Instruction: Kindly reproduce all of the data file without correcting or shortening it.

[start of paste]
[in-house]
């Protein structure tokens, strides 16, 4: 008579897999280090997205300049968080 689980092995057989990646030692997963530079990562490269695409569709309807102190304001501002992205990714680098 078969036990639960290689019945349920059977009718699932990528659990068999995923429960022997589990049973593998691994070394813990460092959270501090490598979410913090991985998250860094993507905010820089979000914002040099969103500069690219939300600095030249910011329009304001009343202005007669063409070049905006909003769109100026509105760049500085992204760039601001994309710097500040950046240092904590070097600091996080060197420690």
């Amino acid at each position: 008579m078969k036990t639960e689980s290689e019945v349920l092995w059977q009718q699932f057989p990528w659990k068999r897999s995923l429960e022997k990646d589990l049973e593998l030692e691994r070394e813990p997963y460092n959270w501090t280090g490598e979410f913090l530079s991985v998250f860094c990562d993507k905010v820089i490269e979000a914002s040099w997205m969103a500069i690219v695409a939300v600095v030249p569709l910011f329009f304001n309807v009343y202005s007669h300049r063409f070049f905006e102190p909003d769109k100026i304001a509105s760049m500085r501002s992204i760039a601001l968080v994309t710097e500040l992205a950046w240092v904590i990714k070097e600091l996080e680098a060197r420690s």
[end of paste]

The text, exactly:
[in-house]
């Protein structure tokens, strides 16, 4: 008579897999280090997205300049968080 689980092995057989990646030692997963530079990562490269695409569709309807102190304001501002992205990714680098 078969036990639960290689019945349920059977009718699932990528659990068999995923429960022997589990049973593998691994070394813990460092959270501090490598979410913090991985998250860094993507905010820089979000914002040099969103500069690219939300600095030249910011329009304001009343202005007669063409070049905006909003769109100026509105760049500085992204760039601001994309710097500040950046240092904590070097600091996080060197420690």
């Amino acid at each position: 008579m078969k036990t639960e689980s290689e019945v349920l092995w059977q009718q699932f057989p990528w659990k068999r897999s995923l429960e022997k990646d589990l049973e593998l030692e691994r070394e813990p997963y460092n959270w501090t280090g490598e979410f913090l530079s991985v998250f860094c990562d993507k905010v820089i490269e979000a914002s040099w997205m969103a500069i690219v695409a939300v600095v030249p569709l910011f329009f304001n309807v009343y202005s007669h300049r063409f070049f905006e102190p909003d769109k100026i304001a509105s760049m500085r501002s992204i760039a601001l968080v994309t710097e500040l992205a950046w240092v904590i990714k070097e600091l996080e680098a060197r420690s």